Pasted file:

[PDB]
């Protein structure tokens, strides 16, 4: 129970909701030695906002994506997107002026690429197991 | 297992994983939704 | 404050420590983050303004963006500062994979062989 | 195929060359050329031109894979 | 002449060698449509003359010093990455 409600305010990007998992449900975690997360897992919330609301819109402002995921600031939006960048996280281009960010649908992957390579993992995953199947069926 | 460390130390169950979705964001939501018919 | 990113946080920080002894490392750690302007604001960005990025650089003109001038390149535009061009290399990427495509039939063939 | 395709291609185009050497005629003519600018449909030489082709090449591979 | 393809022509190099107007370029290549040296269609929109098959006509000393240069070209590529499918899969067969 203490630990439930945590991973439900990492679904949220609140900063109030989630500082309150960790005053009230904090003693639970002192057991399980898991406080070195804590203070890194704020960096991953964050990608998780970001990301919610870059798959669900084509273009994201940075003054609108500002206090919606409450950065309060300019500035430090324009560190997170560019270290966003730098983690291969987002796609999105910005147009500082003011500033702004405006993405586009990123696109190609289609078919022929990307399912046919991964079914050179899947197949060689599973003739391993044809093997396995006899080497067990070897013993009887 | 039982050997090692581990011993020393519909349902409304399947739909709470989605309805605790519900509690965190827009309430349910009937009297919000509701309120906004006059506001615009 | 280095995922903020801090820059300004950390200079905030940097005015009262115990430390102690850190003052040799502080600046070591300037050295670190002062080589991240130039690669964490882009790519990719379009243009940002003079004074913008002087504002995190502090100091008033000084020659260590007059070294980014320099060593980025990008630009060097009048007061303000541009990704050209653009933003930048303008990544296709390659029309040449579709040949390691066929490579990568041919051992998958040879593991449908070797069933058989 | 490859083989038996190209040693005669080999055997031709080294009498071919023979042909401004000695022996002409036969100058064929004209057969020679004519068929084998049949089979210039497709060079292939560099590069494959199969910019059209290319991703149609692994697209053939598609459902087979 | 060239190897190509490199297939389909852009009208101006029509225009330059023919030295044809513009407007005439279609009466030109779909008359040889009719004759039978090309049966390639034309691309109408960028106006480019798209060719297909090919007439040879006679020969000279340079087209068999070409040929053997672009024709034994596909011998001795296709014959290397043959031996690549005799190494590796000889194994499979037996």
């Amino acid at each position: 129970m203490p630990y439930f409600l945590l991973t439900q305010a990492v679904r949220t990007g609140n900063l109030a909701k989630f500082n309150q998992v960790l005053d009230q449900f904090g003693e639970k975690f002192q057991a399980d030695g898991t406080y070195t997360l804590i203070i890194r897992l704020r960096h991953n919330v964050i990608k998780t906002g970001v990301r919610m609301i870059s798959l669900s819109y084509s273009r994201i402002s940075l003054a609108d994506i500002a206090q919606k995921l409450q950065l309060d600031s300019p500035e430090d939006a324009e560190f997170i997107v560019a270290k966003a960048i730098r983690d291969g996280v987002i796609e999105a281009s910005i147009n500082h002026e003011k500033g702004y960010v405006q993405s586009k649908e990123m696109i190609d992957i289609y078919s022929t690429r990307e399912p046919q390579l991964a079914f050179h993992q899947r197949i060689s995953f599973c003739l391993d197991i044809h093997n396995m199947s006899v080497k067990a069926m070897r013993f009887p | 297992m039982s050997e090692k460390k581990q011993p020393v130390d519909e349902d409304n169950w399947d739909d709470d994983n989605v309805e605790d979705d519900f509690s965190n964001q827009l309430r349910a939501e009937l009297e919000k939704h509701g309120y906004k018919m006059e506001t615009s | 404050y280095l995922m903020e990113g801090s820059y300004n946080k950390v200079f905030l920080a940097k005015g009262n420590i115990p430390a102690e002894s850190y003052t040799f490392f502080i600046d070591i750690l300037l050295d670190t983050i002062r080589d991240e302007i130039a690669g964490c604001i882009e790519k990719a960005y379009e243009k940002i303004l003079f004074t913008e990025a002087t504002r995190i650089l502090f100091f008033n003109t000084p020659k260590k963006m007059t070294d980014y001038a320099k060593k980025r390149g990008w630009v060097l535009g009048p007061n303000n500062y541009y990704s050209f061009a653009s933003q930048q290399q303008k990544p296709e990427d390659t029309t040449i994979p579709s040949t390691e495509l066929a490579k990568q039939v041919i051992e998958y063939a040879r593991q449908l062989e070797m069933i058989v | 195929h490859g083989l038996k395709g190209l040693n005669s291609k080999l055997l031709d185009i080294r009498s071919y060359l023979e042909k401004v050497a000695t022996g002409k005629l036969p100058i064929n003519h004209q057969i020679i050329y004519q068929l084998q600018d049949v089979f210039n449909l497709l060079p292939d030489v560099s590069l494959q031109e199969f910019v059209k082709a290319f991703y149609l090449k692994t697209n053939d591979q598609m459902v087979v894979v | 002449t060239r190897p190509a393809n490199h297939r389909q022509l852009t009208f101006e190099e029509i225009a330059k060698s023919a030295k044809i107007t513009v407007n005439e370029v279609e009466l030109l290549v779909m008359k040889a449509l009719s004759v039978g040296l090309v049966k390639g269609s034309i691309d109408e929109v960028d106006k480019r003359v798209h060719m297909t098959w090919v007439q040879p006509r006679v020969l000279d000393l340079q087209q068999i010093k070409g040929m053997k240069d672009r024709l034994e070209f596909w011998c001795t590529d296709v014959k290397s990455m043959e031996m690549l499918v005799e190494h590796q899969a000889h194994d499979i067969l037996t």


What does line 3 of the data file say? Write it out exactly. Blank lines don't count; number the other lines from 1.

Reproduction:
């Amino acid at each position: 129970m203490p630990y439930f409600l945590l991973t439900q305010a990492v679904r949220t990007g609140n900063l109030a909701k989630f500082n309150q998992v960790l005053d009230q449900f904090g003693e639970k975690f002192q057991a399980d030695g898991t406080y070195t997360l804590i203070i890194r897992l704020r960096h991953n919330v964050i990608k998780t906002g970001v990301r919610m609301i870059s798959l669900s819109y084509s273009r994201i402002s940075l003054a609108d994506i500002a206090q919606k995921l409450q950065l309060d600031s300019p500035e430090d939006a324009e560190f997170i997107v560019a270290k966003a960048i730098r983690d291969g996280v987002i796609e999105a281009s910005i147009n500082h002026e003011k500033g702004y960010v405006q993405s586009k649908e990123m696109i190609d992957i289609y078919s022929t690429r990307e399912p046919q390579l991964a079914f050179h993992q899947r197949i060689s995953f599973c003739l391993d197991i044809h093997n396995m199947s006899v080497k067990a069926m070897r013993f009887p | 297992m039982s050997e090692k460390k581990q011993p020393v130390d519909e349902d409304n169950w399947d739909d709470d994983n989605v309805e605790d979705d519900f509690s965190n964001q827009l309430r349910a939501e009937l009297e919000k939704h509701g309120y906004k018919m006059e506001t615009s | 404050y280095l995922m903020e990113g801090s820059y300004n946080k950390v200079f905030l920080a940097k005015g009262n420590i115990p430390a102690e002894s850190y003052t040799f490392f502080i600046d070591i750690l300037l050295d670190t983050i002062r080589d991240e302007i130039a690669g964490c604001i882009e790519k990719a960005y379009e243009k940002i303004l003079f004074t913008e990025a002087t504002r995190i650089l502090f100091f008033n003109t000084p020659k260590k963006m007059t070294d980014y001038a320099k060593k980025r390149g990008w630009v060097l535009g009048p007061n303000n500062y541009y990704s050209f061009a653009s933003q930048q290399q303008k990544p296709e990427d390659t029309t040449i994979p579709s040949t390691e495509l066929a490579k990568q039939v041919i051992e998958y063939a040879r593991q449908l062989e070797m069933i058989v | 195929h490859g083989l038996k395709g190209l040693n005669s291609k080999l055997l031709d185009i080294r009498s071919y060359l023979e042909k401004v050497a000695t022996g002409k005629l036969p100058i064929n003519h004209q057969i020679i050329y004519q068929l084998q600018d049949v089979f210039n449909l497709l060079p292939d030489v560099s590069l494959q031109e199969f910019v059209k082709a290319f991703y149609l090449k692994t697209n053939d591979q598609m459902v087979v894979v | 002449t060239r190897p190509a393809n490199h297939r389909q022509l852009t009208f101006e190099e029509i225009a330059k060698s023919a030295k044809i107007t513009v407007n005439e370029v279609e009466l030109l290549v779909m008359k040889a449509l009719s004759v039978g040296l090309v049966k390639g269609s034309i691309d109408e929109v960028d106006k480019r003359v798209h060719m297909t098959w090919v007439q040879p006509r006679v020969l000279d000393l340079q087209q068999i010093k070409g040929m053997k240069d672009r024709l034994e070209f596909w011998c001795t590529d296709v014959k290397s990455m043959e031996m690549l499918v005799e190494h590796q899969a000889h194994d499979i067969l037996t």